Merkel ally calls for end to Turkey-EU accession talks
Sunday, April 27, 2014
BERLIN - The German coalition government’s minor conservative partner has called for an "enlargement pause" in the European Union and an offer of a "privileged partnership" for Turkey, instead of full membership.
"Today with 28 member states, the EU has come to its limits of capacity for accepting any new member state," the Christian Social Union’s executive committee said in an election program prepared for the European Parliament elections on May 25.
"The EU cannot accept any new member in the foreseeable future, therefore we demand a stop to accession," it said in the program released on Sunday.
Entitled "Europe Plan 2014-2019," the program underlined Turkey’s continued importance for Europe, but argued that its membership would be a burden on the 28-member bloc.
It went on: "Turkey is an important partner of Europe and a good friend of NATO. But Turkey’s EU membership will be an overburden, both for the Turkey and for the EU.
"Therefore we are offering a privileged partnership with Turkey. Due to the requirement of a fair treatment of Turkey, and due to the lack of a perspective, accession negotiations with Turkey should be terminated."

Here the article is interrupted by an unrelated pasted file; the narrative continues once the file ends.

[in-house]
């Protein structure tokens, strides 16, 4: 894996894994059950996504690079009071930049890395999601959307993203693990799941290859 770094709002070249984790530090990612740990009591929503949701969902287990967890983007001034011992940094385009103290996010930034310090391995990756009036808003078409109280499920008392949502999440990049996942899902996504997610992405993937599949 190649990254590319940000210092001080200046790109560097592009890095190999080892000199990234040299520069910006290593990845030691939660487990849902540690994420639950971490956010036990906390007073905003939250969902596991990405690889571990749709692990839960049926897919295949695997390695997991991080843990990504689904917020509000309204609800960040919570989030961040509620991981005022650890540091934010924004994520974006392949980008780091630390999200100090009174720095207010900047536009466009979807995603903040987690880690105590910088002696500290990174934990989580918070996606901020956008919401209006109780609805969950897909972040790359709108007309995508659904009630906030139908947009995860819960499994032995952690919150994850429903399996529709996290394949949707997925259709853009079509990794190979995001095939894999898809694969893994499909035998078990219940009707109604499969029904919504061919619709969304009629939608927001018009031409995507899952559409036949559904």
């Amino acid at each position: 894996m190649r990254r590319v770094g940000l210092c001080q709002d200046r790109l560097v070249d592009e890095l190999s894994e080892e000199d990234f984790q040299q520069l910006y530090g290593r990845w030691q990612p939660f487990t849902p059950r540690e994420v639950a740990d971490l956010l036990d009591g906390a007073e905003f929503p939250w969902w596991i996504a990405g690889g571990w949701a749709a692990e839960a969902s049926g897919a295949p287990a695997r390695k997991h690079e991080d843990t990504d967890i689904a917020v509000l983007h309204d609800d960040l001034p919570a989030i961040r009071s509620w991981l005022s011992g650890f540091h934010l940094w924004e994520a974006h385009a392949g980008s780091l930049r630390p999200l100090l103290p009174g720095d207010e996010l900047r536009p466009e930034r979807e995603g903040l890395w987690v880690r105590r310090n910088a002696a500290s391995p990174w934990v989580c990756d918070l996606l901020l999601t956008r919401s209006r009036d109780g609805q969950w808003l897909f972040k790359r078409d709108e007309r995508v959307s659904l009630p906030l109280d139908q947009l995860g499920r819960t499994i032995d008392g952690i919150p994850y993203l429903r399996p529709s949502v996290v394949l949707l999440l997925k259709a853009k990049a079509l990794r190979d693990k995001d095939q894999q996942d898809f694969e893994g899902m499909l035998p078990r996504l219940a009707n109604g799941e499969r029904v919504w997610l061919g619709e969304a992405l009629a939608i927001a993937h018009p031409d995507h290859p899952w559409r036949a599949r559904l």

The controversial program also called for referendums to be held in Germany on major EU decisions and proposed shrinking the European Commission to half its size.
- Growing support
Observers see the CSU’s populist election program as an attempt to attract Eurosceptic voters.
Germany’s first major Eurosceptic party, the Alternative for Germany (AfD) founded last year, has seen growing support and is likely to get 5.5 percent of votes, recent polls show.
The CSU’s election program, anonymously approved by the executive committee over the weekend, will be presented to the CSU’s small party congress set for May 10.
The Bavarian CSU is the sister party of German Chancellor Angela Merkel’s Christian Democrats (CDU).
The conservative bloc CDU/CSU has a total of 311 deputies in the Federal Parliament, 255 of them are from the CDU and 56 from CSU.
While CDU and CSU have long opposed a full membership of Turkey in the EU, their coalition partner the Social Democratic Party is a strong supporter of Turkey’s EU membership perspective.
The CDU and CSU agreed in their coalition deal with the SPD last December that EU’s accession talks with Turkey should continue in an "open-ended" way, without a pledge for full membership.
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